List of Biblical names

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This page introduces a list of about 2,600 proper names with their meanings from the Bible, mainly compiled from the 19th century public domain resources of Hitchcock's Bible Names Dictionary as part of Hitchcock's New and Complete Analysis of the Holy Bible written by Roswell Dwight Hitchcock[1][2] and Dictionary of the Bible by William R. Smith.[3] Most of the male and female names and their definitions can also be found in Herbert Lockyer's reference books All the Men of the Bible[4] and All the Women of the Bible.[5] Most of the divine names and their definitions can also be found in Lockyer's All the Divine Names and Titles in the Bible.[6]

Many of the biblical names can also be found in Baker's Evangelical Dictionary, Easton's Bible Dictionary, Nave's Topical Bible and Torrey's New Topical Textbook.[7] Others can be found in the Catholic Encyclopedia and the new Schaff-Herzog Encyclopedia of Religious Knowledge (Dictionary edition).[8] The biblical names pertaining just to the Old Testament can all be found in Joan Comay's reference book titled Who's Who in the Old Testament.[9] Other Biblical name definitions of places, cities, countries, angels, gods, mountains and Hebrew names can be found in Nancy M. Tischler's encyclopedia All Things in the Bible: an Encyclopedia of the Biblical World.[10]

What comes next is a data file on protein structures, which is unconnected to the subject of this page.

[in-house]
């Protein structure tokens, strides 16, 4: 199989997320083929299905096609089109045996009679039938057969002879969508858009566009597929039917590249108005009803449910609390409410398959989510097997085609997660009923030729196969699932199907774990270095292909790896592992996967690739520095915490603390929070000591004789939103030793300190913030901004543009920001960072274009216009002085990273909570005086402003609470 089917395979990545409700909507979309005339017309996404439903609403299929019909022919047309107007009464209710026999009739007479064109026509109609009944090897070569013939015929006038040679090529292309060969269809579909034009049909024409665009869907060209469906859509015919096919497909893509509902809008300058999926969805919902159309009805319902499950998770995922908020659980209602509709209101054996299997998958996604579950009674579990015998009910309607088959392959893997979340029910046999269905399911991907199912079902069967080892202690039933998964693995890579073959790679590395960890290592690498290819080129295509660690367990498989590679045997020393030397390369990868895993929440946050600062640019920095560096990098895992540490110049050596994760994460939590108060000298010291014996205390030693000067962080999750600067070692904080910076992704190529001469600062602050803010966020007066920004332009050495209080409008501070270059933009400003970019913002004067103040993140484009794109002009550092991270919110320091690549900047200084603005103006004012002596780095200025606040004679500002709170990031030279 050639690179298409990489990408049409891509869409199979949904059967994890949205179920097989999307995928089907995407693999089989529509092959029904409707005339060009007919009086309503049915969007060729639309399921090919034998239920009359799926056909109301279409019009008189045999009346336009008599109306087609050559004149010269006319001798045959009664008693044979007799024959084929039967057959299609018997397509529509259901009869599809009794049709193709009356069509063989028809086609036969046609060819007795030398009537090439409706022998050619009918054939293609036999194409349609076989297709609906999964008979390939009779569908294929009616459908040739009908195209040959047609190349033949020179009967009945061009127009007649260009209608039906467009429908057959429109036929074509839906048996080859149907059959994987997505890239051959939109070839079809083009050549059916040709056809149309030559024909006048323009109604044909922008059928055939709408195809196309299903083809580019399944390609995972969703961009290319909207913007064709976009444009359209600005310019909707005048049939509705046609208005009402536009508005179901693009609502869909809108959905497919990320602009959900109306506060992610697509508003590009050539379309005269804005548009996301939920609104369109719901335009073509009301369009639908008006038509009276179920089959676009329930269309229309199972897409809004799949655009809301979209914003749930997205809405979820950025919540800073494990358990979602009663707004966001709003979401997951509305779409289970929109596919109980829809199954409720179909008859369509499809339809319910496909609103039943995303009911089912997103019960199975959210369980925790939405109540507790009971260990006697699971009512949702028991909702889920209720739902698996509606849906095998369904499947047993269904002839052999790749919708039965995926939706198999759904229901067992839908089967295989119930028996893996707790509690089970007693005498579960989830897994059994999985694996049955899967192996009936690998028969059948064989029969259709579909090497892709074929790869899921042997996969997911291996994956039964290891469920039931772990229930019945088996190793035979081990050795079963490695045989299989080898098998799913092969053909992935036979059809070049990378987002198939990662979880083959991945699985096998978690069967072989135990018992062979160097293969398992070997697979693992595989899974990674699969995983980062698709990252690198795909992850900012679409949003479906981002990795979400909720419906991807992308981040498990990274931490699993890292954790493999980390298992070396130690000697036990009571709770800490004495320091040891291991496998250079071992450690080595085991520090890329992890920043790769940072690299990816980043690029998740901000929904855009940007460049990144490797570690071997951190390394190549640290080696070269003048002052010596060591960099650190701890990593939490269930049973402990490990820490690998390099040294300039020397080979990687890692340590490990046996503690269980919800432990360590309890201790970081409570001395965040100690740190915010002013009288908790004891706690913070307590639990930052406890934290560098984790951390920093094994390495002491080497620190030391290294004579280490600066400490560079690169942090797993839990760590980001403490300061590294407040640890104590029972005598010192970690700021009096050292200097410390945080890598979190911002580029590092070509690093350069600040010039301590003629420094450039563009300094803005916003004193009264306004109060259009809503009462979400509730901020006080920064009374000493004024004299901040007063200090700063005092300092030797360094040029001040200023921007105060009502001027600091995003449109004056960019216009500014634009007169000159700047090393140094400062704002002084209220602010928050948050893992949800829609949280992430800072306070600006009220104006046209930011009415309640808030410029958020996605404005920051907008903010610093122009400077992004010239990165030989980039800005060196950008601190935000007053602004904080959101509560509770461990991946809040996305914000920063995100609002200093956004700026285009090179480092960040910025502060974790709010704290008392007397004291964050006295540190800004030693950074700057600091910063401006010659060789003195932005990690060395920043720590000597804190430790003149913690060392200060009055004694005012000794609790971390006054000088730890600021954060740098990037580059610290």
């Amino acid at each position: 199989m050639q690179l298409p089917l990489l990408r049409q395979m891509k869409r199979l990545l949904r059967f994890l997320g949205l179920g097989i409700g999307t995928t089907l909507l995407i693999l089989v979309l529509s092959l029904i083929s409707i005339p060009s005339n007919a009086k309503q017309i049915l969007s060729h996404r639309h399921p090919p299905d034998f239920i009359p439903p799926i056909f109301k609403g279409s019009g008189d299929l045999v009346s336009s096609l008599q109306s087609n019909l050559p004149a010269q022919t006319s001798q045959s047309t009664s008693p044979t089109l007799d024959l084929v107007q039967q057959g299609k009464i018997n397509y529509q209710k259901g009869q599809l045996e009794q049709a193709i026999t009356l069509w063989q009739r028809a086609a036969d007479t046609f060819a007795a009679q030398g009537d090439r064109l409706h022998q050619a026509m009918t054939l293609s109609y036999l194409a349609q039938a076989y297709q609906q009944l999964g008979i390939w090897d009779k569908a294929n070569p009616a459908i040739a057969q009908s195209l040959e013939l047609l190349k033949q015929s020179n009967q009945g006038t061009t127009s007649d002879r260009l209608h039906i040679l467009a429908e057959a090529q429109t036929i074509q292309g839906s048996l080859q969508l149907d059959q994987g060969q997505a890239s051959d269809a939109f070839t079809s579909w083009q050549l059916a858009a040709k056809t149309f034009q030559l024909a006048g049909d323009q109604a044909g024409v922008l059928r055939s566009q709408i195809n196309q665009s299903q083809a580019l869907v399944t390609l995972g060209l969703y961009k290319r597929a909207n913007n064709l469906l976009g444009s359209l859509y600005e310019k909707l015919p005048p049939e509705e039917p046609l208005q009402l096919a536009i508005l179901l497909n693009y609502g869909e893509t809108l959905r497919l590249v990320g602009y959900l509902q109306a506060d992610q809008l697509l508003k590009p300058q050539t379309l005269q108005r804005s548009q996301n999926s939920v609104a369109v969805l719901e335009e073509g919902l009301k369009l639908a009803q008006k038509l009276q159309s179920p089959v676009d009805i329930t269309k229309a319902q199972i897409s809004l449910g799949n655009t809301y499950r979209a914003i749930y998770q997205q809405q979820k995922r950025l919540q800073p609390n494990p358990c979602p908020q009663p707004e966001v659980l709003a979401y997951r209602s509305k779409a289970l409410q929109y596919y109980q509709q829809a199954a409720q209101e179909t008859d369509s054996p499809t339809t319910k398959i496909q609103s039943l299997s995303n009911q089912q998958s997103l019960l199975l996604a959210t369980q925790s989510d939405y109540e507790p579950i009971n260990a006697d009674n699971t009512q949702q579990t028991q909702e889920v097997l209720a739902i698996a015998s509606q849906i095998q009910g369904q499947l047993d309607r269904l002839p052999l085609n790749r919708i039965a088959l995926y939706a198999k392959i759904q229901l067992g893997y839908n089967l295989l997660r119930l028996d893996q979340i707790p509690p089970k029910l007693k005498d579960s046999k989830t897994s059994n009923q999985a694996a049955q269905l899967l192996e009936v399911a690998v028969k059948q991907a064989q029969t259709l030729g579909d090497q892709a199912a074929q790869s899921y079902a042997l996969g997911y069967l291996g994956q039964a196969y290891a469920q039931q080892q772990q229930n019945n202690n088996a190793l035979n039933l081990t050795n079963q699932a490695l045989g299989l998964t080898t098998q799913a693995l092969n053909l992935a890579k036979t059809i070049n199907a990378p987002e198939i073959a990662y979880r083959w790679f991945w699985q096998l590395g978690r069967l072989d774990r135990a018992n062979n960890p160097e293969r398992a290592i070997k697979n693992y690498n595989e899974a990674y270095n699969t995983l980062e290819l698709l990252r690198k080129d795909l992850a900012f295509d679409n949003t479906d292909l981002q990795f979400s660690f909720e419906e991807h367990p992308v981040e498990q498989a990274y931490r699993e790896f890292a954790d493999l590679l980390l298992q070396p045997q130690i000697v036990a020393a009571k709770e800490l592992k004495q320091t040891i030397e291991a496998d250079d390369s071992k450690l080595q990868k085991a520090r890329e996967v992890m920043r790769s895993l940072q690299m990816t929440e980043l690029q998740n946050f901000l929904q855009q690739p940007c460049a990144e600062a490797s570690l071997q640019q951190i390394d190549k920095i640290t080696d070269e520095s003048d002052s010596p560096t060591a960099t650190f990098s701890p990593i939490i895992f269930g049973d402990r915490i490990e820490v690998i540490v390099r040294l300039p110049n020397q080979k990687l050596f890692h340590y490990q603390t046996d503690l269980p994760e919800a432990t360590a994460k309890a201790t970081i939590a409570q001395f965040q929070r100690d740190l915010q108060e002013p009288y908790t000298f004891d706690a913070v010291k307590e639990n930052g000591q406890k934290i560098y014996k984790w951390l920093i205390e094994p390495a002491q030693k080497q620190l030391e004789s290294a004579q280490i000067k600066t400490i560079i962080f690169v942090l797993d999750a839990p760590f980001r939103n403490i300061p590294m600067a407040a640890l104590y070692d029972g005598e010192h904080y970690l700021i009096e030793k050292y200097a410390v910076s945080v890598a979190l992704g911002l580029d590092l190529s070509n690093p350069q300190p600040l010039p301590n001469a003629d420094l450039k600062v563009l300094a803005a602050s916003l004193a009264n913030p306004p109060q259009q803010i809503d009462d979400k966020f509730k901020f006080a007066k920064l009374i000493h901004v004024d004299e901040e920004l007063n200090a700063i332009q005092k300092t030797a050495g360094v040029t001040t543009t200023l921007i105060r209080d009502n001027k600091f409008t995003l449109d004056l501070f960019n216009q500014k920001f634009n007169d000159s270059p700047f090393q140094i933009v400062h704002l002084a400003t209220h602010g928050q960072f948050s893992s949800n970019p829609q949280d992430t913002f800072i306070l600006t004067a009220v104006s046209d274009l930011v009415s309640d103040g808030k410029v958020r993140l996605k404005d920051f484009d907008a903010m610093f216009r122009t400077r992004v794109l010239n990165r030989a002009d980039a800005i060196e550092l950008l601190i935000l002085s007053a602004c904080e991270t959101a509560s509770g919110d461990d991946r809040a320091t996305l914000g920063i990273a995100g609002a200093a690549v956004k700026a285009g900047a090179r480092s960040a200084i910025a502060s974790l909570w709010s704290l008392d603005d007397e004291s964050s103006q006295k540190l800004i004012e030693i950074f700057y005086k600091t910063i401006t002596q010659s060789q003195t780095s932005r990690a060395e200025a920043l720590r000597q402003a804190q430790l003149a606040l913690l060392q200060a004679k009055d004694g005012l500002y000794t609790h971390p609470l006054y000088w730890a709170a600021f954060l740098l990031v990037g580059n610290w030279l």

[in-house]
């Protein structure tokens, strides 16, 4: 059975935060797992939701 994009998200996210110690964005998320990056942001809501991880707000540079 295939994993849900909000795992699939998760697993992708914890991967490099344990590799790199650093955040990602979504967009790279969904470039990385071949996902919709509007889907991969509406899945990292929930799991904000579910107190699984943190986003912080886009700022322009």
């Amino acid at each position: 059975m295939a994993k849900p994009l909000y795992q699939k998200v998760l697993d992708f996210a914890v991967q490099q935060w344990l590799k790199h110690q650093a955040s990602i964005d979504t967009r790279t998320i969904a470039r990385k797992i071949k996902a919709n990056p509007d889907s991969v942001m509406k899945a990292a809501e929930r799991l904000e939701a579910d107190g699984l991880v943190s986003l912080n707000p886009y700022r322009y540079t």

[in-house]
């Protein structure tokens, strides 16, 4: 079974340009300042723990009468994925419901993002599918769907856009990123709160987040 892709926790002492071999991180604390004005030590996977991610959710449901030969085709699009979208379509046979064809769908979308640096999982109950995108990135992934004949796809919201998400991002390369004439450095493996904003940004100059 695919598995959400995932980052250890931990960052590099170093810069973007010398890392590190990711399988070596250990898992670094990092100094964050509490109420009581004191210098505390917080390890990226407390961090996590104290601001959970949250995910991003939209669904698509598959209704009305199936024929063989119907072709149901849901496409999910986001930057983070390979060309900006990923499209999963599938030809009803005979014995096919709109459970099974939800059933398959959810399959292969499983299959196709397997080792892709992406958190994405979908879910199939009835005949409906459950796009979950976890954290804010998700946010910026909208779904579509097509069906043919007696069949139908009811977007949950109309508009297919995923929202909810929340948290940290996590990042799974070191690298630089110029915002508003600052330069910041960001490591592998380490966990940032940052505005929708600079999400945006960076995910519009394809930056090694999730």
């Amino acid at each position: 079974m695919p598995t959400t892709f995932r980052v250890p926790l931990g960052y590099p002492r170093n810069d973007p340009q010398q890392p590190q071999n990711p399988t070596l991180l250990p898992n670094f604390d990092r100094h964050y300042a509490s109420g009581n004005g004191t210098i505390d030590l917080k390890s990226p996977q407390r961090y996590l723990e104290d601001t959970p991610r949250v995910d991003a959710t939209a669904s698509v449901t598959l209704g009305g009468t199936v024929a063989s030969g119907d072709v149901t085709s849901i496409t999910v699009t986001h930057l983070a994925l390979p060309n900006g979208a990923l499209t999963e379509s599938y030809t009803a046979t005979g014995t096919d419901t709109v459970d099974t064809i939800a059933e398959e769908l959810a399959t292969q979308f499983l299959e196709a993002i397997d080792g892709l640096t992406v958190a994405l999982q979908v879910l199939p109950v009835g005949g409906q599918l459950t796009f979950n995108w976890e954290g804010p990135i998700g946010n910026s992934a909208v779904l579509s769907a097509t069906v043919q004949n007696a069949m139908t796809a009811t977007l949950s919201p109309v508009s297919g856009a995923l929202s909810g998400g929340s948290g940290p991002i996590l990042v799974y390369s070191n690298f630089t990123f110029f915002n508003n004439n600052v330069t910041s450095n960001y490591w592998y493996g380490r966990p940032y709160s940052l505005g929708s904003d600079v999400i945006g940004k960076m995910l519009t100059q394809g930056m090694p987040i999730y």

Significance of names

Many names describe nations, people, and ancient history. Some describe expressions of hopes, revelations of divine purposes, and prophecies of the future. Some are part of genealogical histories, as it was common in Jewish customs to keep a family history. Sometimes names indicated certain circumstances with their birth or family line. Characteristics and traits of people were an important aspect of names in ancient Israel. For example the name Nabal means "senseless and fool", and Abigail indicated that this is what her husband amounted to (1 Sam 25:25). Sometimes names pointed to occupations, sometimes to a symbolic or a prophetic feature. Sometimes place names have become personal names (e.g. the name Eden, from the Garden of Eden). Sometimes names were given to show family relationships (e.g. uncle, father). Names sometimes had a special meaning (e.g. praise, additional, rebellion, bitterness). Sometimes names were of a type of plant or had charactistics of natural phenomenon (i.e. thunder, lightning, rain). Sometimes names were related to animals or their characteristics.[11]

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